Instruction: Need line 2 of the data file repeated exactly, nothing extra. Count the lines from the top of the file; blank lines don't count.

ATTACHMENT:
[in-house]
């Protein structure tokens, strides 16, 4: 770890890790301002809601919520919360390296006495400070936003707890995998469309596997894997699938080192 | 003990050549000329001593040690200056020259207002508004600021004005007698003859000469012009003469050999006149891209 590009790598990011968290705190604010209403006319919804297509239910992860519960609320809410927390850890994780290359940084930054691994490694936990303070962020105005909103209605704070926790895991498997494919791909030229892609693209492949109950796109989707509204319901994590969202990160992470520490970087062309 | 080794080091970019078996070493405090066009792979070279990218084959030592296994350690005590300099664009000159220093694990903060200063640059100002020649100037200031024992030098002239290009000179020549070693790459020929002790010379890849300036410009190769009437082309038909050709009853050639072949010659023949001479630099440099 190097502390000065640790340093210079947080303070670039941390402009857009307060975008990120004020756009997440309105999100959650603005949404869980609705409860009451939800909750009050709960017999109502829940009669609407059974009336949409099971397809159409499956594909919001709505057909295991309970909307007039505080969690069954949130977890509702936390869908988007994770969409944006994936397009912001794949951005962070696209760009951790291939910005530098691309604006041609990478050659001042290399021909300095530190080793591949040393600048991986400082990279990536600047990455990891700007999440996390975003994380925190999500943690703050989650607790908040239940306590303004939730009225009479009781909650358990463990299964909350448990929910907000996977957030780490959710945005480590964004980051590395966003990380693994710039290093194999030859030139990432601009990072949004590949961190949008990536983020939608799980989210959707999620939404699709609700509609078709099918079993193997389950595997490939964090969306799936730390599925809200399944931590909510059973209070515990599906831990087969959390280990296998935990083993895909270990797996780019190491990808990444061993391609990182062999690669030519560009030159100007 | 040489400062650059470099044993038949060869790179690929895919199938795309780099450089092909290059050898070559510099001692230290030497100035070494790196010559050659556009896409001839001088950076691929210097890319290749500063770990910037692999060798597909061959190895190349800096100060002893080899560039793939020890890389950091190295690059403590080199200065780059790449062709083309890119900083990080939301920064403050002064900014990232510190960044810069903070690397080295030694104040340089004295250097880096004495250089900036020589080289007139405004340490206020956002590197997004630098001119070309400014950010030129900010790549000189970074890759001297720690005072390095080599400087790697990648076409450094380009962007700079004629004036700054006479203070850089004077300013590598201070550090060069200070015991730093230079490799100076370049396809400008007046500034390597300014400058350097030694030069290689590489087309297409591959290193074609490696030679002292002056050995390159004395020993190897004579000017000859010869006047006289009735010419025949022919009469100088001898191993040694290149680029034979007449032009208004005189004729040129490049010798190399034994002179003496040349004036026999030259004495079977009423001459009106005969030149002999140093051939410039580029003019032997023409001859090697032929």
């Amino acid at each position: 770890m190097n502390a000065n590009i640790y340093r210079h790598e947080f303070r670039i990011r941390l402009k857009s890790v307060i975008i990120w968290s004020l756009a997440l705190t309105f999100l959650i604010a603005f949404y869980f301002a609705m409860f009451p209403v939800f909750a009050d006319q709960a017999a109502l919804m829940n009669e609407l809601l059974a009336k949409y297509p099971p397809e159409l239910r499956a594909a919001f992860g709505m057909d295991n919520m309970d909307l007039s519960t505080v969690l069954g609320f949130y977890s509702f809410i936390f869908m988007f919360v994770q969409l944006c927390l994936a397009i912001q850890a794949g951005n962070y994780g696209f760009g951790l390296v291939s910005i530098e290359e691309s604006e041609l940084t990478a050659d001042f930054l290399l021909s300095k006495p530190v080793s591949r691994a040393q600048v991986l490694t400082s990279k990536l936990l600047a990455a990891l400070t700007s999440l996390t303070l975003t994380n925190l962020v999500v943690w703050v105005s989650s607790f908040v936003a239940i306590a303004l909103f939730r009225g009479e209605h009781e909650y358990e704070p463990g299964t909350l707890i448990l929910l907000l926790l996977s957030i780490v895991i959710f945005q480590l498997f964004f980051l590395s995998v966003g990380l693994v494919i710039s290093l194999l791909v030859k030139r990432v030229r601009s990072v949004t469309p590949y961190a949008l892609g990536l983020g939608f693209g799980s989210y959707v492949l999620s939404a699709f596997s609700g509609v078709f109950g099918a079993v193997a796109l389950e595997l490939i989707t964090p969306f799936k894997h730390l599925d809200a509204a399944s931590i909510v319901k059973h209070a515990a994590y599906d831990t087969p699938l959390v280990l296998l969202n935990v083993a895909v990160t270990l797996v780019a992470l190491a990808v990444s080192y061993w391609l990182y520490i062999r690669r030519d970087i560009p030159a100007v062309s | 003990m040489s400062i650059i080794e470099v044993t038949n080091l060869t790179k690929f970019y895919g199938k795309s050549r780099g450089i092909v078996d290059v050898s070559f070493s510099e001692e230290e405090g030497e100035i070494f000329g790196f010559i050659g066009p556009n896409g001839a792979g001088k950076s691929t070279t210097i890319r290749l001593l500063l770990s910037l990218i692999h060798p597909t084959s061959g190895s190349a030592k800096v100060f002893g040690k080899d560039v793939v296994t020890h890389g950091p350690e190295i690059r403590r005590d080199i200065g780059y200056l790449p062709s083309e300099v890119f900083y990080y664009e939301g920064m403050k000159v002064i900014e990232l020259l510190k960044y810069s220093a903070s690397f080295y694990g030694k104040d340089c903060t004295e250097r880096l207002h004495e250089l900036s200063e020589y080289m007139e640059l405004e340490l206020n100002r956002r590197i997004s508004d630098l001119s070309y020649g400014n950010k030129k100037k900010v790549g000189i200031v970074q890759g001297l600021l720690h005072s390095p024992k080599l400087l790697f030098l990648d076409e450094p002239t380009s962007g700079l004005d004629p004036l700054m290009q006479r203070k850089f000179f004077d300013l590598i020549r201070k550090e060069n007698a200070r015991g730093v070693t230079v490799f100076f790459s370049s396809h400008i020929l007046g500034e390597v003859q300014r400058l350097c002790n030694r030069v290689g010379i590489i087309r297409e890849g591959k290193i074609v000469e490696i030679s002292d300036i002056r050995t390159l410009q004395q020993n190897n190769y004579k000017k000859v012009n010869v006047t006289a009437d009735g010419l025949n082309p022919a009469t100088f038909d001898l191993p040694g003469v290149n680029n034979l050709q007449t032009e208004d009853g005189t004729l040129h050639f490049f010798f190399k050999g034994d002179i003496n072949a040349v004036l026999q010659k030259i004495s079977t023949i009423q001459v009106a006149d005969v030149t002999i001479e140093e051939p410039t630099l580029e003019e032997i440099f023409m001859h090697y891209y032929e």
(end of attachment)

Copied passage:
């Protein structure tokens, strides 16, 4: 770890890790301002809601919520919360390296006495400070936003707890995998469309596997894997699938080192 | 003990050549000329001593040690200056020259207002508004600021004005007698003859000469012009003469050999006149891209 590009790598990011968290705190604010209403006319919804297509239910992860519960609320809410927390850890994780290359940084930054691994490694936990303070962020105005909103209605704070926790895991498997494919791909030229892609693209492949109950796109989707509204319901994590969202990160992470520490970087062309 | 080794080091970019078996070493405090066009792979070279990218084959030592296994350690005590300099664009000159220093694990903060200063640059100002020649100037200031024992030098002239290009000179020549070693790459020929002790010379890849300036410009190769009437082309038909050709009853050639072949010659023949001479630099440099 190097502390000065640790340093210079947080303070670039941390402009857009307060975008990120004020756009997440309105999100959650603005949404869980609705409860009451939800909750009050709960017999109502829940009669609407059974009336949409099971397809159409499956594909919001709505057909295991309970909307007039505080969690069954949130977890509702936390869908988007994770969409944006994936397009912001794949951005962070696209760009951790291939910005530098691309604006041609990478050659001042290399021909300095530190080793591949040393600048991986400082990279990536600047990455990891700007999440996390975003994380925190999500943690703050989650607790908040239940306590303004939730009225009479009781909650358990463990299964909350448990929910907000996977957030780490959710945005480590964004980051590395966003990380693994710039290093194999030859030139990432601009990072949004590949961190949008990536983020939608799980989210959707999620939404699709609700509609078709099918079993193997389950595997490939964090969306799936730390599925809200399944931590909510059973209070515990599906831990087969959390280990296998935990083993895909270990797996780019190491990808990444061993391609990182062999690669030519560009030159100007 | 040489400062650059470099044993038949060869790179690929895919199938795309780099450089092909290059050898070559510099001692230290030497100035070494790196010559050659556009896409001839001088950076691929210097890319290749500063770990910037692999060798597909061959190895190349800096100060002893080899560039793939020890890389950091190295690059403590080199200065780059790449062709083309890119900083990080939301920064403050002064900014990232510190960044810069903070690397080295030694104040340089004295250097880096004495250089900036020589080289007139405004340490206020956002590197997004630098001119070309400014950010030129900010790549000189970074890759001297720690005072390095080599400087790697990648076409450094380009962007700079004629004036700054006479203070850089004077300013590598201070550090060069200070015991730093230079490799100076370049396809400008007046500034390597300014400058350097030694030069290689590489087309297409591959290193074609490696030679002292002056050995390159004395020993190897004579000017000859010869006047006289009735010419025949022919009469100088001898191993040694290149680029034979007449032009208004005189004729040129490049010798190399034994002179003496040349004036026999030259004495079977009423001459009106005969030149002999140093051939410039580029003019032997023409001859090697032929």